Attalus III

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Attalus III Philometor Euergetes
Attalid portrait at the Antikensammlung Berlin.jpg
Attalus III (or II), 150/152 BC from Antikensammlung in Berlin.
King of Pergamon
Reign138–133 BC
Predecessor Attalus II
Successor Eumenes III
Bornc. 170 BC
Died133 BC
GreekΆτταλος Γ΄ Φιλομήτωρ Ευεργέτης
House Attalid dynasty
Father Eumenes II
Mother Stratonice of Cappadocia
Religion Greek Polytheism

Attalus III (Greek : Ἄτταλος Γ΄) Philometor Euergetes (c. 170 BC – 133 BC) was the last Attalid king of Pergamon, ruling from 138 BC to 133 BC.

Contents

Biography

Attalus III was the son of king Eumenes II and his queen Stratonice of Pergamon, and was the nephew of Attalus II, whom he succeeded. "Philometor Euergetes" means "Loving-his-Mother, Benefactor" in Greek. He was so-called because of his close relationship with his mother Stratonice.

According to Livy, Attalus III had little interest in ruling Pergamon, devoting his time to studying medicine, botany, gardening, and other pursuits. He had no male children or heirs of his own, and in his will he left the kingdom to the Roman Republic, [1] believing that if he did not then Rome would take the kingdom anyway and this way would avoid bloodshed. [2] Tiberius Gracchus requested that the treasury of Pergamon be opened up to the Roman public, but the Senate refused this.

Not everyone in Pergamon accepted Rome's rule. In 131 BC Aristonicus, who claimed to be Attalus' brother as well as the son of Eumenes II, an earlier king, led a popular uprising with the help of the Roman philosopher, Blossius. He ruled as Eumenes III. The revolt was put down in 129 BC, and Pergamon was divided among Rome, Pontus, and Cappadocia.

Notes

  1. Livy: Periochae 58
  2. Asimov, I. and F. White, The March of the Millennia (1991), p. 74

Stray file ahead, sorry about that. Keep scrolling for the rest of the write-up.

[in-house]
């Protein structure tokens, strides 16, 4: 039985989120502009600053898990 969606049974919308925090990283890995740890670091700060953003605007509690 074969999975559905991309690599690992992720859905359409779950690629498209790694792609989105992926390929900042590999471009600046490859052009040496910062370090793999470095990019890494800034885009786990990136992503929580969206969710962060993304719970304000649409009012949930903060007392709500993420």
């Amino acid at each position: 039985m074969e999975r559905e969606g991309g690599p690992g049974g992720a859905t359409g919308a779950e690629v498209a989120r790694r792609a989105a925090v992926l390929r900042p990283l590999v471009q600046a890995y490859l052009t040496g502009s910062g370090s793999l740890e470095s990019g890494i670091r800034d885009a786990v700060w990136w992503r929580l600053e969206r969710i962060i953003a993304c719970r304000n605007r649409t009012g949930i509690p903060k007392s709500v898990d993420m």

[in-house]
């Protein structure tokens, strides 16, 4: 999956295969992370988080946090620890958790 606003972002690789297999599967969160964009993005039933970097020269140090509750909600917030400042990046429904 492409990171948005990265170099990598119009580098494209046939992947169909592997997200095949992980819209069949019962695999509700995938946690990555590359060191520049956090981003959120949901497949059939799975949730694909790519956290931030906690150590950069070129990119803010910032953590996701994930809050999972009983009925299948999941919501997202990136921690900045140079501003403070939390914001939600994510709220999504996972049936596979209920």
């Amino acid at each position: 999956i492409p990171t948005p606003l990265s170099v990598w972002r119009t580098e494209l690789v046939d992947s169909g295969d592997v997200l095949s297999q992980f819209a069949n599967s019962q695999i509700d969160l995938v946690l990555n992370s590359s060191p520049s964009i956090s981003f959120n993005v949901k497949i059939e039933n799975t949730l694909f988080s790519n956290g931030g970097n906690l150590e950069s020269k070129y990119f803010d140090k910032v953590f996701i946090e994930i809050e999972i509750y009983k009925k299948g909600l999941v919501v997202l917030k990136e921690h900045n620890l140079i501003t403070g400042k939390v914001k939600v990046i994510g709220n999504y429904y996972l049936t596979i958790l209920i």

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The Attalid dynasty was a Hellenistic dynasty that ruled the city of Pergamon in Asia Minor after the death of Lysimachus, a general of Alexander the Great.

Philetaerus King of Pergamon

Philetaerus was the founder of the Attalid dynasty of Pergamon in Anatolia.

Eumenes I King of Pergamon

Eumenes I was dynast (ruler) of the city of Pergamon in Asia Minor from 263 BC until his death in 241 BC. He was the son of Eumenes, the brother of Philetaerus, the founder of the Attalid dynasty, and Satyra, daughter of Poseidonius. As he had no children, Philetaerus adopted Eumenes to become his heir.

Eumenes II King of Pergamon

Eumenes II surnamed Soter meaning "Savior" was a ruler of Pergamon, and a son of Attalus I Soter and queen Apollonis and a member of the Attalid dynasty of Pergamon.

Eumenes III was a pretender to the throne of Pergamon. He led a revolt against the Pergamene regime and found success early on, seizing various cities near the coast of Anatolia, including the island of Samos, and killing the Roman consul Publius Licinius Crassus Dives Mucianus. However, the revolt was eventually quelled by the Roman Republic in 129 BCE when it dispatched the experienced Marcus Perperna to the region.

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Attalus II Philadelphus King of Pergamon

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Ariarathes IV of Cappadocia 3rd and 2nd-century BC king of Cappadocia

Ariarathes IV, surnamed Eusebes, "the Pious",, was the king of Cappadocia in 220–163 BC.

Attalus I King of Pergamon

Attalus I, surnamed Soter ruled Pergamon, an Ionian Greek polis, first as dynast, later as king, from 241 BC to 197 BC. He was the first cousin once removed and the adoptive son of Eumenes I, whom he succeeded, and was the first of the Attalid dynasty to assume the title of king in 238 BC. He was the son of Attalus and his wife Antiochis.

Euergetes, meaning "the Benefactor", was an epithet, an honoring title, given to various benefactors. Euergetism was the practice of high-status and wealthy individuals distributing part of their wealth to the community. For example, Archelaus I of Macedon supplied wood to Athens, taking the titles of proxenos and euergetes in 407/6 BC.

Stratonice was a princess of Cappadocia and through marriage a queen of Pergamon.

Antiochis — was a Hellenistic princess from the dynasty of the Seleucids and in the first half of the second century BC queen of Cappadocia.

References

Regnal titles
Preceded by
Attalus II
King of Pergamon
138–133 BC
Succeeded by
Eumenes III